By all accounts, the ports of Los Angeles and Long Beach have made great strides toward reducing air pollution caused by the trucks that serve their container facilities. At a hearing before the House Subcommittee on Highways and Transit yesterday, witnesses on all sides of the issue agreed that the ports' efforts to replace old, polluting trucks with cleaner ones have so far been remarkably successful.
Officials from the Port of Long Beach allow owner-operators as well as company drivers under their Clean Truck Program. The Port of Los Angeles wants to ban owner-operators. (Photo courtesy Port of Long Beach.)
Officials from the Port of Long Beach allow owner-operators as well as company drivers under their Clean Truck Program. The Port of Los Angeles wants to ban owner-operators. (Photo courtesy Port of Long Beach.)

"The Port of Long Beach estimates that it has already achieved its goal of reducing pollution from port trucks by 80 percent by 2010, two years ahead of schedule," said Rep. James Oberstar, D-Minn. "The Port of Los Angeles estimates that to date, port truck air emissions have been reduced over 70 percent compared to 2007 levels."

Beyond that point, however, agreement was hard to find. Contention at the hearing reflected the ongoing litigation between the American Trucking Associations and the ports over details of their Clean Truck Programs, as well as concern about the fairness of current lease agreement practices between trucking companies and owner operators.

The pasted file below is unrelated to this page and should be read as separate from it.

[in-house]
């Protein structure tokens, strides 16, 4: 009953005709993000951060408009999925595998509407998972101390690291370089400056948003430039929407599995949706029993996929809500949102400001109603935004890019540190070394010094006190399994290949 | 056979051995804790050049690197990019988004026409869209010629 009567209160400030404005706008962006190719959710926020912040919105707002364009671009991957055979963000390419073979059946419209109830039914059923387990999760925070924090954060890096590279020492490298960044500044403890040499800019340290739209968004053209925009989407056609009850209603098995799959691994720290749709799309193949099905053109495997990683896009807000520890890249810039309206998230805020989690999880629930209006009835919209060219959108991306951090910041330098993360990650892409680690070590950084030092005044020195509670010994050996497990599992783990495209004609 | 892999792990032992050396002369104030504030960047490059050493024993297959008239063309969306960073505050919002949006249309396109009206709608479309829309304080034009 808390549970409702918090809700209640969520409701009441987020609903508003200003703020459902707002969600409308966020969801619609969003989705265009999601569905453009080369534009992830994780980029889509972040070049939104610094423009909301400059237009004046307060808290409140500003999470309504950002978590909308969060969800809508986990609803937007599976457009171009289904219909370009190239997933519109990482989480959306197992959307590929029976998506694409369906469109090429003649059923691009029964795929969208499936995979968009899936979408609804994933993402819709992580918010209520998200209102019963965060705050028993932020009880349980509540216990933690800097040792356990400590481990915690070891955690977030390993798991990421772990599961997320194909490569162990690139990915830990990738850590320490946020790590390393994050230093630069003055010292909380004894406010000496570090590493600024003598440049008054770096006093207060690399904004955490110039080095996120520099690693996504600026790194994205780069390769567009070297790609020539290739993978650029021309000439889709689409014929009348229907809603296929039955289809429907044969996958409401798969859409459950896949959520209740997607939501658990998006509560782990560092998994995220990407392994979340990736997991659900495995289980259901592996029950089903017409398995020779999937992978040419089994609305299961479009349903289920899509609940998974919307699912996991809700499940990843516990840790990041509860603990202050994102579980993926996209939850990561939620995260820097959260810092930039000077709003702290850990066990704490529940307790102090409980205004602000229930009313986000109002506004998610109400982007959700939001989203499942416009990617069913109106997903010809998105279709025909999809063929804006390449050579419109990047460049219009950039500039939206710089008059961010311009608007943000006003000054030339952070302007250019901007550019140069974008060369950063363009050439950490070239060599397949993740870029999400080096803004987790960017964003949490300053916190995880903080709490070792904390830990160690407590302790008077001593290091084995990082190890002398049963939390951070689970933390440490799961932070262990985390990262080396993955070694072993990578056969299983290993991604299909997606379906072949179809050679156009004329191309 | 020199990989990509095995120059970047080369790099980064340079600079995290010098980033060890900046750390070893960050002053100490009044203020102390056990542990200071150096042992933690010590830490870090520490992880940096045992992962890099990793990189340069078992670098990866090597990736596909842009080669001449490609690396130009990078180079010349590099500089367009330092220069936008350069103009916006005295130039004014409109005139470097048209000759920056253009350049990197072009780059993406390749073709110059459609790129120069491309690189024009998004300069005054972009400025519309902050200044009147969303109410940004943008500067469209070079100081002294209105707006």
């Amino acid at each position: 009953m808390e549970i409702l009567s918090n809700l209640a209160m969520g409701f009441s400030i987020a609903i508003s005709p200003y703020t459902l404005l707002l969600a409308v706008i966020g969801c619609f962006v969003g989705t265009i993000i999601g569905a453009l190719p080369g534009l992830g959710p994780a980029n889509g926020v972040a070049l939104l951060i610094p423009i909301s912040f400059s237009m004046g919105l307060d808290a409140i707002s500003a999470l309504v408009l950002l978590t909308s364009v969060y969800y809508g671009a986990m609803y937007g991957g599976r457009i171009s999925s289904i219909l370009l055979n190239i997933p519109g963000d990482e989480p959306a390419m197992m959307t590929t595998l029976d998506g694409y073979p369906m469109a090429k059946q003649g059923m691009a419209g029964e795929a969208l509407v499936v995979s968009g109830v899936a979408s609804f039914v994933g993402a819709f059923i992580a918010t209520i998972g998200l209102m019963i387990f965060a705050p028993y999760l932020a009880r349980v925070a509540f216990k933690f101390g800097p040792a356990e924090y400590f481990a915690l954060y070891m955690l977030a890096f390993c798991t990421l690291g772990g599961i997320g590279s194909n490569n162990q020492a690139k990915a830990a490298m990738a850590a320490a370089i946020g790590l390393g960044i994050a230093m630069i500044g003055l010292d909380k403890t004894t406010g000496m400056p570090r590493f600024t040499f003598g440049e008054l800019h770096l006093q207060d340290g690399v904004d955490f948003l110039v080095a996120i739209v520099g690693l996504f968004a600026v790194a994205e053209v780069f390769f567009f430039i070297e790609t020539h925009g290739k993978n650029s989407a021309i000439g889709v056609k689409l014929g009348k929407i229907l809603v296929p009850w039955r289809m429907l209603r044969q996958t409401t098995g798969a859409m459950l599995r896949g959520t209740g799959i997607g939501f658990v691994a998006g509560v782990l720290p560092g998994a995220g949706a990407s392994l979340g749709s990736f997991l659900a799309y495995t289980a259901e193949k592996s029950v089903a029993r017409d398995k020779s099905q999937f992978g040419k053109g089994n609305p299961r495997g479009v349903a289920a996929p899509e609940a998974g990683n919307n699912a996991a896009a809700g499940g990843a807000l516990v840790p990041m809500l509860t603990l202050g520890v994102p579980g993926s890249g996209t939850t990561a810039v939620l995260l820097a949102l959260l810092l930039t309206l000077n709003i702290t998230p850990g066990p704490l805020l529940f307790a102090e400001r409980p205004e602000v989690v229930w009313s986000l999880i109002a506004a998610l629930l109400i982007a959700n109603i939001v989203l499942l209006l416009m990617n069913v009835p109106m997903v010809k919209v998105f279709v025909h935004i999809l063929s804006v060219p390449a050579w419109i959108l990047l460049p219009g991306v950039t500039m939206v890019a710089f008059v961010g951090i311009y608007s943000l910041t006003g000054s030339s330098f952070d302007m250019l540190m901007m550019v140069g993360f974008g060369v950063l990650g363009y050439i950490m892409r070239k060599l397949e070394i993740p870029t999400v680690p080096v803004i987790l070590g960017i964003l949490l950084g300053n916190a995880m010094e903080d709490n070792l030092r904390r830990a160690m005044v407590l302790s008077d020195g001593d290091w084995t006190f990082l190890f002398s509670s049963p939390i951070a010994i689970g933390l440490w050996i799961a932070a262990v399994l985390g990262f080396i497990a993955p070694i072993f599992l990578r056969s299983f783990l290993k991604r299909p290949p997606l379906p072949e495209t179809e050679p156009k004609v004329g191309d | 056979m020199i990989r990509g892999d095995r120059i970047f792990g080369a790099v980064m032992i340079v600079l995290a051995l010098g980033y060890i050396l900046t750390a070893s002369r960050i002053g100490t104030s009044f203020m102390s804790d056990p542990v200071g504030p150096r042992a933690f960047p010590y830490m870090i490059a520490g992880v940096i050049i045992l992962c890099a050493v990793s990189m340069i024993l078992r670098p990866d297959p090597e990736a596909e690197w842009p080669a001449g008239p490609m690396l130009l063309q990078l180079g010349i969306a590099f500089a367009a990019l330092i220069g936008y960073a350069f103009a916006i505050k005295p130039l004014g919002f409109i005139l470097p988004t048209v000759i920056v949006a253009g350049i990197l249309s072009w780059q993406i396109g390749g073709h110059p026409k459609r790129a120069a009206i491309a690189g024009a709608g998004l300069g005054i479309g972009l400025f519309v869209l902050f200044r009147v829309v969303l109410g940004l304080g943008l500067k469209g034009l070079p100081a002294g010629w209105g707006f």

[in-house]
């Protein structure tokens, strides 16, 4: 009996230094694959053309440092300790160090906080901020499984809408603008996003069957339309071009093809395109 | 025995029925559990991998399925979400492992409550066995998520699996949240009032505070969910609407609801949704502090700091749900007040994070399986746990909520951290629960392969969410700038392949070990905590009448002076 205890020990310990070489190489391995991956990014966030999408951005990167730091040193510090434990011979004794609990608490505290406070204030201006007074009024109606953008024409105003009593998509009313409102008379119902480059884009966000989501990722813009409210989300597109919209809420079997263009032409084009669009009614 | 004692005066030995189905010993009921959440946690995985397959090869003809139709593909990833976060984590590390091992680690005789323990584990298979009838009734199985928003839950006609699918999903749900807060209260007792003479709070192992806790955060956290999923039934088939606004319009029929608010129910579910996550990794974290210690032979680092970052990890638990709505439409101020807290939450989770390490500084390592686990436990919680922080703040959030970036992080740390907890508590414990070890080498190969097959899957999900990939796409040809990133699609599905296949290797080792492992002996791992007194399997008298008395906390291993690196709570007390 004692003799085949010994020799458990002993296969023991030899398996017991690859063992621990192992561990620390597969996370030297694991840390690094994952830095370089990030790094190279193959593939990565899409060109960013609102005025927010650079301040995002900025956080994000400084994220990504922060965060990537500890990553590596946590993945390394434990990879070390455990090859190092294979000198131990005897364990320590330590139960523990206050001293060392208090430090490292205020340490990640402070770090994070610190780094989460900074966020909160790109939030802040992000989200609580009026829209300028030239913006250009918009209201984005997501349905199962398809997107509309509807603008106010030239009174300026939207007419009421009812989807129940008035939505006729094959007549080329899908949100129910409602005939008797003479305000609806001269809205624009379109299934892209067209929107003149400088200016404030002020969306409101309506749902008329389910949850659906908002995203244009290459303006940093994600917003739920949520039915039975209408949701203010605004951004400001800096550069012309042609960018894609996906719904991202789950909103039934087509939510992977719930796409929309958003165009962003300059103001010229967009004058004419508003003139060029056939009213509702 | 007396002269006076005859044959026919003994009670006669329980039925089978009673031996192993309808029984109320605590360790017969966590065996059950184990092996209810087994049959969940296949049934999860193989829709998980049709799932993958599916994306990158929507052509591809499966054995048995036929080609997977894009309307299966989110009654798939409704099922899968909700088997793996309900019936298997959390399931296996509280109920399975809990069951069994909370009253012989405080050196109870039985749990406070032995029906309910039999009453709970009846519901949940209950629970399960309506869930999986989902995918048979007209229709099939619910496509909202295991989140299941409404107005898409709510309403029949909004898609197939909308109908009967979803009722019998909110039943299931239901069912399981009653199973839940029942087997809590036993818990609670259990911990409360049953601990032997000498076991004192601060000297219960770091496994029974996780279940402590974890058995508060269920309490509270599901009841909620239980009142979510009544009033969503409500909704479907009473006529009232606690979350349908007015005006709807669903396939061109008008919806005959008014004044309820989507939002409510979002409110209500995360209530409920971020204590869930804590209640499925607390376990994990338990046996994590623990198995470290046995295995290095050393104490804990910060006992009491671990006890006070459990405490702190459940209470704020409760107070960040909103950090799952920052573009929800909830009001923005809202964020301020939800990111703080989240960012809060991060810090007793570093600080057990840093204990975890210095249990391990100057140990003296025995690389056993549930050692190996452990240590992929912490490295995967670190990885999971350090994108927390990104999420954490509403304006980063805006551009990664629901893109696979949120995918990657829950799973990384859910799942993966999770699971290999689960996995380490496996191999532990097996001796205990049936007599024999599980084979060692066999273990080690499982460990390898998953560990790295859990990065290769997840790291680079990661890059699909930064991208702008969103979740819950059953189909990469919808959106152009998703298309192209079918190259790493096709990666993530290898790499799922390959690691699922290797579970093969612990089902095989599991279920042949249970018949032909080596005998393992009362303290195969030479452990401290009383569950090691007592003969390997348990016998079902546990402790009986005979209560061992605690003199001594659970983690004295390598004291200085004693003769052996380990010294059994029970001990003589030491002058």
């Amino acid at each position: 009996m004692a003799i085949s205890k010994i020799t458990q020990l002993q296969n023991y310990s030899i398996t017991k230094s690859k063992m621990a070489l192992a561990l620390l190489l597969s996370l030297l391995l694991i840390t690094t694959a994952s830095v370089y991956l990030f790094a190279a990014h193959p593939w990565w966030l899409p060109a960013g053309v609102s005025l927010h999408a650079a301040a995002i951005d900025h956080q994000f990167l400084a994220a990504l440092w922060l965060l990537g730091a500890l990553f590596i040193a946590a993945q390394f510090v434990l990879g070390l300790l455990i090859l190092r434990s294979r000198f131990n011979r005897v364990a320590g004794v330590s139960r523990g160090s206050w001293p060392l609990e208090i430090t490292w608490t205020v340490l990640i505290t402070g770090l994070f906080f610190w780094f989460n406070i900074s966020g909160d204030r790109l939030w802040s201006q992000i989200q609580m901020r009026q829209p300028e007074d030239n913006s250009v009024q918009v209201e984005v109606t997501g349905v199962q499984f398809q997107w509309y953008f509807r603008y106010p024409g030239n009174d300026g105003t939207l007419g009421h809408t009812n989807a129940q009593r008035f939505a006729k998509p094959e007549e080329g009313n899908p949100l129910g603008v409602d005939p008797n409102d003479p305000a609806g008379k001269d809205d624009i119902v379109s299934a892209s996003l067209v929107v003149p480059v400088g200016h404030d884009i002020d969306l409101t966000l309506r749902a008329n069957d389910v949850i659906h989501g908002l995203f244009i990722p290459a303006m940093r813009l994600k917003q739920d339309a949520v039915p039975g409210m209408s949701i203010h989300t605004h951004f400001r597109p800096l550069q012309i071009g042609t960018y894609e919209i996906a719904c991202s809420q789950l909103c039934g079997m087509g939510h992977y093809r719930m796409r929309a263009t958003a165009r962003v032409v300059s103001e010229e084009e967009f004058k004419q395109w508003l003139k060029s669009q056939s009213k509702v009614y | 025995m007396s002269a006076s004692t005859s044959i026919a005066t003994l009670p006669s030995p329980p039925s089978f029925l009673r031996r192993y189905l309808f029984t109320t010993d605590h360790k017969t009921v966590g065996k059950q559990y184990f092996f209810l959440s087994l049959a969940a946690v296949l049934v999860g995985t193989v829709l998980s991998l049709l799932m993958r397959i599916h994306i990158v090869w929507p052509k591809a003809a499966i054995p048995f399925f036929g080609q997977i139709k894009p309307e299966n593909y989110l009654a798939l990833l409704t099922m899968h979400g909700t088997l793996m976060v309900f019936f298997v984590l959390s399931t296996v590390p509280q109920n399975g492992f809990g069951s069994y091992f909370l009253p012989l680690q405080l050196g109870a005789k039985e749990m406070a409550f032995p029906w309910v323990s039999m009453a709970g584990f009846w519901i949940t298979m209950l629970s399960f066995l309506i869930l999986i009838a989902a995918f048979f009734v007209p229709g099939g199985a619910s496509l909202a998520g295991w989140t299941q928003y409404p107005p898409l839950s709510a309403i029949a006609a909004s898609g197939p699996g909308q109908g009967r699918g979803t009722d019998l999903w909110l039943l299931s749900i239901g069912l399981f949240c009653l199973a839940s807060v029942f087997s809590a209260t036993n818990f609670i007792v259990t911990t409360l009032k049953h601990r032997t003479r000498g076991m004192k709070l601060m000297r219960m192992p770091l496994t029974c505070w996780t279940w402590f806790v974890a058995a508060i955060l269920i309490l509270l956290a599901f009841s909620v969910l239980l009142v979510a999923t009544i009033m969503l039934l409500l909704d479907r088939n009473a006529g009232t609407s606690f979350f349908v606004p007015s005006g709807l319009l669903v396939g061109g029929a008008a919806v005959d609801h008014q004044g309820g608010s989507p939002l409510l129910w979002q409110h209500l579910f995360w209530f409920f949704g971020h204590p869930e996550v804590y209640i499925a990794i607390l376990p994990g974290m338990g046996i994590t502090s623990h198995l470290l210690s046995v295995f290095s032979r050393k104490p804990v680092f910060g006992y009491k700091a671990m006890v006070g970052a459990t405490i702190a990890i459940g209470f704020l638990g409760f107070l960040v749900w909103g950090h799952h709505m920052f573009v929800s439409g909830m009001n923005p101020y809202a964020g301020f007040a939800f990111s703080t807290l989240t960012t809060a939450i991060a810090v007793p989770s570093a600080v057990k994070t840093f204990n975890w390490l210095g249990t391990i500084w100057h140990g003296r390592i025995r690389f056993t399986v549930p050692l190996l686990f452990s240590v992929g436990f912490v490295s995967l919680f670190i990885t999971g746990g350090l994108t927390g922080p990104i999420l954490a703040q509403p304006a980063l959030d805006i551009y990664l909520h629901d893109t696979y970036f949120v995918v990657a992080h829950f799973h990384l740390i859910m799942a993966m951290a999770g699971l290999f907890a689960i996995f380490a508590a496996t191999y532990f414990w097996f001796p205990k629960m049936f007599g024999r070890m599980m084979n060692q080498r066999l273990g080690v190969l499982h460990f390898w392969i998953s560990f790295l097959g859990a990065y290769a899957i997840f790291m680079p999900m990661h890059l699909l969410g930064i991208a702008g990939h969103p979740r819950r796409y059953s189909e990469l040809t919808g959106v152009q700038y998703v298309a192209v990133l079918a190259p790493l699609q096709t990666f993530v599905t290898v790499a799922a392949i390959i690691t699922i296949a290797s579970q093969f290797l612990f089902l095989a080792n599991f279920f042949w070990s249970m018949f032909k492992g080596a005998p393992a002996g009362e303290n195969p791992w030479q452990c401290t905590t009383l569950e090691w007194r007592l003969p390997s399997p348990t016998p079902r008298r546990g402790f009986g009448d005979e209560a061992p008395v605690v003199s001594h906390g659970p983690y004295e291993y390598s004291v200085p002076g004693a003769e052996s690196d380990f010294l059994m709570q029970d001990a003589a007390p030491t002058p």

The heart of the argument lies in the decision by the Port of Los Angeles to require all drayage drivers to be employees of trucking companies, rather than owner-operators.

The LA port believes that the owner-operator business model simply cannot produce enough revenue to ensure that the truck owner will be able to afford a modern engine that meets federal clean air standards without ongoing financial assistance, said John Holmes, deputy executive director of Operations. Under its program, the port provides grants of $20,000 to help truckers buy modern equipment, an outlay that is only partially offset by a $35 container fee.

"We believe that asset-based trucking companies are a sustainable model that will provide these companies with the ability to replace current trucks without public money," he said. "The employee requirement is key to the port's ability to manage transportation."

The Port of Long Beach has taken a different approach. Under a settlement agreement with ATA, it grants port access to owner-operators as well as drayage lines with employee drivers. Access is conditioned on a Registration Agreement that requires the carrier or owner-operator to abide by environmental, safety and security requirements.

The Long Beach port has seen no difference in performance between owner-operators and carriers under this regime, said Chris Lytle, deputy executive director. "There have been no complaints from drivers about their ability to meet the requirements," he said.


Witnesses at the hearing touched on a host of issues related to the structure of the Clean Trucks Programs.